So actually, Bob and Doug ended up staying for two months, that was not originally the plan and during those two months, they did over a hundred hours of science and research.
So you know, that wouldn't have been able to take place had they not been there. Also, Bob had the opportunity to do not one, not two, four spacewalks while on board, so they replaced the batteries for the on station grid.
So, really they did a ton of science and work and upgraded hardware, but they also did a habitability test while they were on board and this basically was to enable the ground to know what it's like for more than two people to be in Crew Dragon while in space, so they had their fellow you know, crew members come in and they did, you know, little things like just eat in the capsule, dress in the capsule, sleep in the capsule.
To you know what that's like with more than just two crew members, which you know was just Bob and Doug on the way up and obviously on the way down as well. So they can form that operational mission that might be taking off soon as the end of September, what it's like for four crew members to be on board.
They said, it's actually a little tight. It's not quite phone booth style tight, but it is cozy, it was the word that they used.
CRANE: So, you know, a lot of science, a lot of stuff was done while on board and as you pointed out today, it was all about the splashdown. But this mission became much more than just certifying Crew Dragon for future operational missions. They were able to accomplish quite a lot onboard.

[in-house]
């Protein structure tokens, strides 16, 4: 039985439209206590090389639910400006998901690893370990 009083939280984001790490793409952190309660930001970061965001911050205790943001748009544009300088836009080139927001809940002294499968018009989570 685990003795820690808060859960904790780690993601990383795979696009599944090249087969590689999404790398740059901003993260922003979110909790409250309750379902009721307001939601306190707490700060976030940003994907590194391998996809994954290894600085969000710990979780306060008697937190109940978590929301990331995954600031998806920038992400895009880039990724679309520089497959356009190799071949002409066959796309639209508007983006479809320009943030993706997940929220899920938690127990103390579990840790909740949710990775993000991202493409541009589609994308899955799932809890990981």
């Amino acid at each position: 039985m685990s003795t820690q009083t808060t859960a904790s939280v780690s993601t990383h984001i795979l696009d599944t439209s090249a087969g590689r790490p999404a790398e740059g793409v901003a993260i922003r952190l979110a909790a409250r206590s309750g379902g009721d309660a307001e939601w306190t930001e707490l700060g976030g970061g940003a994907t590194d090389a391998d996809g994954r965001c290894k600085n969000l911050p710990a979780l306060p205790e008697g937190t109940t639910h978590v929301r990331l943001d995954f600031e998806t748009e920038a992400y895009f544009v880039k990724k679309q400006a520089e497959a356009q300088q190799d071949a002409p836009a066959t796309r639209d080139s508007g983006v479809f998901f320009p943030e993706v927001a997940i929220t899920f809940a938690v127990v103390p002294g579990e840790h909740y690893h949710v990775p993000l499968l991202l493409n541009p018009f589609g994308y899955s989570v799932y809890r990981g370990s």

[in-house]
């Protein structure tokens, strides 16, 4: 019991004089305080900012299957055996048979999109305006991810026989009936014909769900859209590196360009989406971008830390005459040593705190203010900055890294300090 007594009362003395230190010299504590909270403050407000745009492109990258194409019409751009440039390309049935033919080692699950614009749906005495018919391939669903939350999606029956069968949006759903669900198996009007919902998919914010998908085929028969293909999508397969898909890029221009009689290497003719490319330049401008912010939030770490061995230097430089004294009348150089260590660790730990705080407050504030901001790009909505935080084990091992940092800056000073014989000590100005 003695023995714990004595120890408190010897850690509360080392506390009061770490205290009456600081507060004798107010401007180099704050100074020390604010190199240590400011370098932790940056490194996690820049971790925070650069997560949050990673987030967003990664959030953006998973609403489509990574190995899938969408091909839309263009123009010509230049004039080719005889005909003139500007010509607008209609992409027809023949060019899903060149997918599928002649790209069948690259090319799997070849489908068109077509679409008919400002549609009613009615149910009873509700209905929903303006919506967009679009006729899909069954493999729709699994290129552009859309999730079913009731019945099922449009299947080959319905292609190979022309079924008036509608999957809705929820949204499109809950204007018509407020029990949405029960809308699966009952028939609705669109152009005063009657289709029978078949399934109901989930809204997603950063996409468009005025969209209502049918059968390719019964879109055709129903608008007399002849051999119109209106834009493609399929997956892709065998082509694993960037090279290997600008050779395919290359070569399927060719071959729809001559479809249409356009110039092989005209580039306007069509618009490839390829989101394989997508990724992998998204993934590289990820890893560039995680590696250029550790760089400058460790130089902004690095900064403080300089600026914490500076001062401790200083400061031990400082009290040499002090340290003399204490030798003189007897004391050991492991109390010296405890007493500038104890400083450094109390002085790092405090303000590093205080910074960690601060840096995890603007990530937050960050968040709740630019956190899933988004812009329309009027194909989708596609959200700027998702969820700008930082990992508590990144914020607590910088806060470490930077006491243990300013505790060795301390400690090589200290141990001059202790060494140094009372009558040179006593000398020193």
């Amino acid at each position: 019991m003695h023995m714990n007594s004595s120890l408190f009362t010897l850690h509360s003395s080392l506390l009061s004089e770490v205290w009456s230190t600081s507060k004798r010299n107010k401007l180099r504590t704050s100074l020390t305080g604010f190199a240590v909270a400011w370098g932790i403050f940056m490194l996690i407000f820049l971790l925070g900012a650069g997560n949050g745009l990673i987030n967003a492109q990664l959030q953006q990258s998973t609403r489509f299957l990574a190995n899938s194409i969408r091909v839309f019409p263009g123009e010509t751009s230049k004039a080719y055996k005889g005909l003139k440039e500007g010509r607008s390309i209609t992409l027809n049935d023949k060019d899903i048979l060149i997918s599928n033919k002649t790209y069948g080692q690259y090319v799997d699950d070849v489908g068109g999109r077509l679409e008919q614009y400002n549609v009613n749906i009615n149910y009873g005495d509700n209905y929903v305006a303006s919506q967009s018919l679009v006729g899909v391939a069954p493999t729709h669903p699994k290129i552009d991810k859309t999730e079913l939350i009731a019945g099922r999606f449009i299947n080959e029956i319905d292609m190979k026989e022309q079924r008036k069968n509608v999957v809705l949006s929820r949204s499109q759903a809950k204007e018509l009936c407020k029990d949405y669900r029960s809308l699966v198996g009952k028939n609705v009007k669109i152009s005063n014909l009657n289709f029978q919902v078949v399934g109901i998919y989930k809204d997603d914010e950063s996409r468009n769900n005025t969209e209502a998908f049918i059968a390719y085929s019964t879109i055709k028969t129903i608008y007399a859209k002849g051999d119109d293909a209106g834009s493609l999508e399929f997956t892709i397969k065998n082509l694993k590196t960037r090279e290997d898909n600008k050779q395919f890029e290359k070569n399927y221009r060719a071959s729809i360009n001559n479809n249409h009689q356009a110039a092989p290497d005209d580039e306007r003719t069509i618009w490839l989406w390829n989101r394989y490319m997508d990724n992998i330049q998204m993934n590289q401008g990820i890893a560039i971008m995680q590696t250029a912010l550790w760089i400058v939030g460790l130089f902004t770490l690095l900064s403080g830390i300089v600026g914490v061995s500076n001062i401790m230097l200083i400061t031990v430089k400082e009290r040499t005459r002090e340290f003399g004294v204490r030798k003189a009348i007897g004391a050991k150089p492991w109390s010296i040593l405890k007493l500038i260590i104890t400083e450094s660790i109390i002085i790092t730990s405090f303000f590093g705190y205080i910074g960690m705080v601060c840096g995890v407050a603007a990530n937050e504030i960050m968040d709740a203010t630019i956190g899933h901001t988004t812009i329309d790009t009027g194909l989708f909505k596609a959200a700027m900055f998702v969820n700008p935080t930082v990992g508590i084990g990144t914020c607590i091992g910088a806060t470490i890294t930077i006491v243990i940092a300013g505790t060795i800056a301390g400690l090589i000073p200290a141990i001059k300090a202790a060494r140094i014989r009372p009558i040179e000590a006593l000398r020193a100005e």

In addition, you know, to the two hours of exercise that they have to do every day and just simply existing in space, which is not so easy.
GOLODRYGA: Right. It sounds like it was a very productive two months and a productive mission. We just want to tell our viewers what they are seeing now and describe some of it. You've seen the capsule now brought onto a ship.
The recovery crew appears to be securing that capsule so they can move it to another part of the ship and that is when we are expected to see Bob and Doug emerge from this capsule that they've been into, this 19- hour reentry journey back to the United States in their epic splashdown that we just all witnessed.
Can I ask you, Miles? You heard their voices, how big of a relief was that from you when you heard them say we're feeling good?
O'BRIEN: Yes, that's always a worrisome thing. You know, coming back from space after a couple of months is never easy. It's a difficult transition in both directions. And in both cases, it can lead to you know, adaptation problems, which is to say, now, the space, I guess. Some astronauts do better than others.
But ultimately, your body has gone through the mill and to go from floating around in Zero G, which you eventually do adapt to in space, to enduring four G's, four times the way the gravity is as they came down to drop in even at 15 to 20 miles an hour, you're going to feel that impact and then be bobbing in the ocean.
That's a -- you're asking your body a lot and so to hear them, you know, in test pilot fashion, giving it the "Aw, shucks, we're fine" sort of what you might expect.
GOLODRYGA: It's a relief.
O'BRIEN: But reading between the lines, it seems like they're good.
GOLODRYGA: Yes, well, let's listen into NASA's feed again so we can get a sense of what's taking place right now.
UNIDENTIFIED MALE: We're ready.
UNIDENTIFIED MALE: All right, really crew got the call. We are go for hatch open.
And if you look closely, immediately above the hatch, you can see the area where you can see them working and now that's where those drogue chutes deployed from, the two circles on either side where the mortars were, the main parachutes now hidden by the platform underneath the side hatch.